It's not acceptable behavior. I know. But I also know that we don't have to like our kids or their behavior 100 percent of the time. This generation of parenting, with the Mommy Wars, the attachment parenting, the co-sleeping... It's taught us that our kids are everything and that we are failures if they have any faults. It's taught us that if our kids have an attitude, it's our fault. We're taught that they have no personalities- that we somehow create their personalities and any of their not-so-shiny traits are a mistake we've made as parents. People might say Kade whines because I let him get away with it or that I "give in" (both completely untrue).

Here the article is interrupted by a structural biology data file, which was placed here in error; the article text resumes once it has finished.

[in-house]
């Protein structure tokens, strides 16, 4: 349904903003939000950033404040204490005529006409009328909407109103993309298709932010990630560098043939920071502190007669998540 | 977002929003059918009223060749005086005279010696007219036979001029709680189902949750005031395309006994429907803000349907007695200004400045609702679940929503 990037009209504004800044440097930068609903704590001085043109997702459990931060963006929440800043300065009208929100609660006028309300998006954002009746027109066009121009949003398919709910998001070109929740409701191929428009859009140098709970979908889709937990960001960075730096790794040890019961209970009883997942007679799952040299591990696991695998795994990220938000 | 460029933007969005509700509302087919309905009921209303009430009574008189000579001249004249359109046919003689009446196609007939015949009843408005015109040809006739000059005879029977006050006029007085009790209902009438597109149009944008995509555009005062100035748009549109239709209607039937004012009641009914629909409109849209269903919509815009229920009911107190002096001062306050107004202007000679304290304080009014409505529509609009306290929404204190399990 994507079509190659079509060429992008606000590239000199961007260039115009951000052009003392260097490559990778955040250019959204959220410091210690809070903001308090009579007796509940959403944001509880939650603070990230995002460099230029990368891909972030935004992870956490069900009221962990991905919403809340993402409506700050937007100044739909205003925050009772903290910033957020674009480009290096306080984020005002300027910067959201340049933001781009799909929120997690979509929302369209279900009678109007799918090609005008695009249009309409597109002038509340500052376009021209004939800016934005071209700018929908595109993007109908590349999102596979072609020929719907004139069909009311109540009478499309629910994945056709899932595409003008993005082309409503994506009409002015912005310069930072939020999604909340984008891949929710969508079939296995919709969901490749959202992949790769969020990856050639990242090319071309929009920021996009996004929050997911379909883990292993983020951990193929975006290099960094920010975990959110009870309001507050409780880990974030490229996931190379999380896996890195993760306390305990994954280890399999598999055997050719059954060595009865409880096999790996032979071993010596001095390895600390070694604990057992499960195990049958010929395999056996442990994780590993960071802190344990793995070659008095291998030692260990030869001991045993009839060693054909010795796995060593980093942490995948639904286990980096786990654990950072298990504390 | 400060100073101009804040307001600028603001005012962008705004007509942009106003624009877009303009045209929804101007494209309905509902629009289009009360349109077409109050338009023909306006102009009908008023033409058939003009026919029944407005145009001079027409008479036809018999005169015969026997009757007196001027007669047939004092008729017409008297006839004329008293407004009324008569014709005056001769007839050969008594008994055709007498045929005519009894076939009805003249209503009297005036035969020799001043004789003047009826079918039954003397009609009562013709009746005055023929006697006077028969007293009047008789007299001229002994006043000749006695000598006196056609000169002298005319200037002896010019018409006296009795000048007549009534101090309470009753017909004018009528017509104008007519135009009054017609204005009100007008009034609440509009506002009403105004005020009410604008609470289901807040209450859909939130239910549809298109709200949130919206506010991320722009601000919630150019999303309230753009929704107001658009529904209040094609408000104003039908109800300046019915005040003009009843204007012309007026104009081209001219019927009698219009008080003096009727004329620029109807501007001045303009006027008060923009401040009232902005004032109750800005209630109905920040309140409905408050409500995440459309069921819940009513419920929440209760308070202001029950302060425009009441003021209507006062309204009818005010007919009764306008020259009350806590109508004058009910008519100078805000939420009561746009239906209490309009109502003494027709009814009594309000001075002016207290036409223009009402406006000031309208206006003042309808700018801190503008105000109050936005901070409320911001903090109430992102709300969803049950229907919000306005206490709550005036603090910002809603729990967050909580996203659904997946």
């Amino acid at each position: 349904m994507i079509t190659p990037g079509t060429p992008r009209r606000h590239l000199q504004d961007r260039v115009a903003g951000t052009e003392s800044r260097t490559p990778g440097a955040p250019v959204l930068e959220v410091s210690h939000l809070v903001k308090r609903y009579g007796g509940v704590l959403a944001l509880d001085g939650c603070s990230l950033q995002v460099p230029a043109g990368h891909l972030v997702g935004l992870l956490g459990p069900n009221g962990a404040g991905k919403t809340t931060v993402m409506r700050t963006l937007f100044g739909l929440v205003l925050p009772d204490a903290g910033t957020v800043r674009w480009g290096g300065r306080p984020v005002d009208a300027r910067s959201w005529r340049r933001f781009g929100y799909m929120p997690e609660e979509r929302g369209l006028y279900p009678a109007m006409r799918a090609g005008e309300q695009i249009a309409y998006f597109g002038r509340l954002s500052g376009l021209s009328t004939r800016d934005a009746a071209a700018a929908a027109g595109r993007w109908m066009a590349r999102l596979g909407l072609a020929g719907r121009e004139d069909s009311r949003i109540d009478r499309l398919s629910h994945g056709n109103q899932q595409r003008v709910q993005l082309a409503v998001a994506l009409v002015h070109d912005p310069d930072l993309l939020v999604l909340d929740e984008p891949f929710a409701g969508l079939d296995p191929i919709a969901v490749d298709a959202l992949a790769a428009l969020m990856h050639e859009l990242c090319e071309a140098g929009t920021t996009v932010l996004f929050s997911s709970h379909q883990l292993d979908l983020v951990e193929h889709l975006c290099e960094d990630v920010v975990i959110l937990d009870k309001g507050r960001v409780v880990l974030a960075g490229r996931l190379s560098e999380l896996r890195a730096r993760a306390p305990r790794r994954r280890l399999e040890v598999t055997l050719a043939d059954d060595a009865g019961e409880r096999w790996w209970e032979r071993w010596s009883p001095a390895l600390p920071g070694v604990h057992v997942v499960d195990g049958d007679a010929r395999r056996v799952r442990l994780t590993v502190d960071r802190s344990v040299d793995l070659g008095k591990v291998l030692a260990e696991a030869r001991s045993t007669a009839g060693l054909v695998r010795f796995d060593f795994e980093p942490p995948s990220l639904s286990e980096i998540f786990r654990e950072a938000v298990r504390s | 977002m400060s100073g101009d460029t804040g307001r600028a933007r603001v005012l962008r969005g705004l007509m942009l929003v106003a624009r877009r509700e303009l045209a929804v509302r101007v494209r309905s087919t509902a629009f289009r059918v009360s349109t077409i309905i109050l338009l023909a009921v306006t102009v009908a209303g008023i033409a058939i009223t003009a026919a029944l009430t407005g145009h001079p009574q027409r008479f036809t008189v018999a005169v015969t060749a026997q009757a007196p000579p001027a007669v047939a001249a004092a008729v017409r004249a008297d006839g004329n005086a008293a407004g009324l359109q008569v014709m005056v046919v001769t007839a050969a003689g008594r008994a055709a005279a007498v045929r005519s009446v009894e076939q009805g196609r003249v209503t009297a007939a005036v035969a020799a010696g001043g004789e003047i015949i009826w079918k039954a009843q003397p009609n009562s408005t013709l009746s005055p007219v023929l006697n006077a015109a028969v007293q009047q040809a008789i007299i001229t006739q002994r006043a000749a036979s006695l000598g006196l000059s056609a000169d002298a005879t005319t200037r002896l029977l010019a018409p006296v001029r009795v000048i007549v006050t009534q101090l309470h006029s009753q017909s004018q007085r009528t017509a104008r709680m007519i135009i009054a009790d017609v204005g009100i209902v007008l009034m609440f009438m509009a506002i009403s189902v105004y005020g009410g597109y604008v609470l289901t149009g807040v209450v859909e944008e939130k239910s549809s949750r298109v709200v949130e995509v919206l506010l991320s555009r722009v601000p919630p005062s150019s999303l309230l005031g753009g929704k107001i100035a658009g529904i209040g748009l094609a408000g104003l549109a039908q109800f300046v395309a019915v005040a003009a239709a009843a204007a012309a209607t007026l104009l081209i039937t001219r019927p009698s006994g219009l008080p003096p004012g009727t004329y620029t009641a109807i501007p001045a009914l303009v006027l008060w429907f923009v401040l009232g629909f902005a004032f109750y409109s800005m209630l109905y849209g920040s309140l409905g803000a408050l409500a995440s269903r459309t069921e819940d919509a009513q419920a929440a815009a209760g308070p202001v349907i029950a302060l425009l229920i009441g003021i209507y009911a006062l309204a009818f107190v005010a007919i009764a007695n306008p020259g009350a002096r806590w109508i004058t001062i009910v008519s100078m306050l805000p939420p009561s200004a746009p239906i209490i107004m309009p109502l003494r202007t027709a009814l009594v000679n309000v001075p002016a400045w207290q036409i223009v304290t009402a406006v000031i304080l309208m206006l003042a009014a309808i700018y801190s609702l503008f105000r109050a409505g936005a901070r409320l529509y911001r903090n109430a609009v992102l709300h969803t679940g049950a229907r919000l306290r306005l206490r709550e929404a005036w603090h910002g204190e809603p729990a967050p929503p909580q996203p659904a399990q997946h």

I call bull shit.

Kade whines, a lot. There's no amount of assertive parenting I could do to solve that right now. It's a phase he's going through. I don't like it. It frustrates me to tears and makes me angry. Kade also stomps his feet around the house. I don't like this because I think it's disrespectful, especially of our downstairs neighbors. Some days, I just plain don't like him or the way he's behaving. I know, Bad Mom. Mean Mom. How could I say something like that?

Let's be real though.

My kids are so important to me- they are the sun and the moon in my life. I love them, unconditionally. They are pieces of my heart, walking about the earth.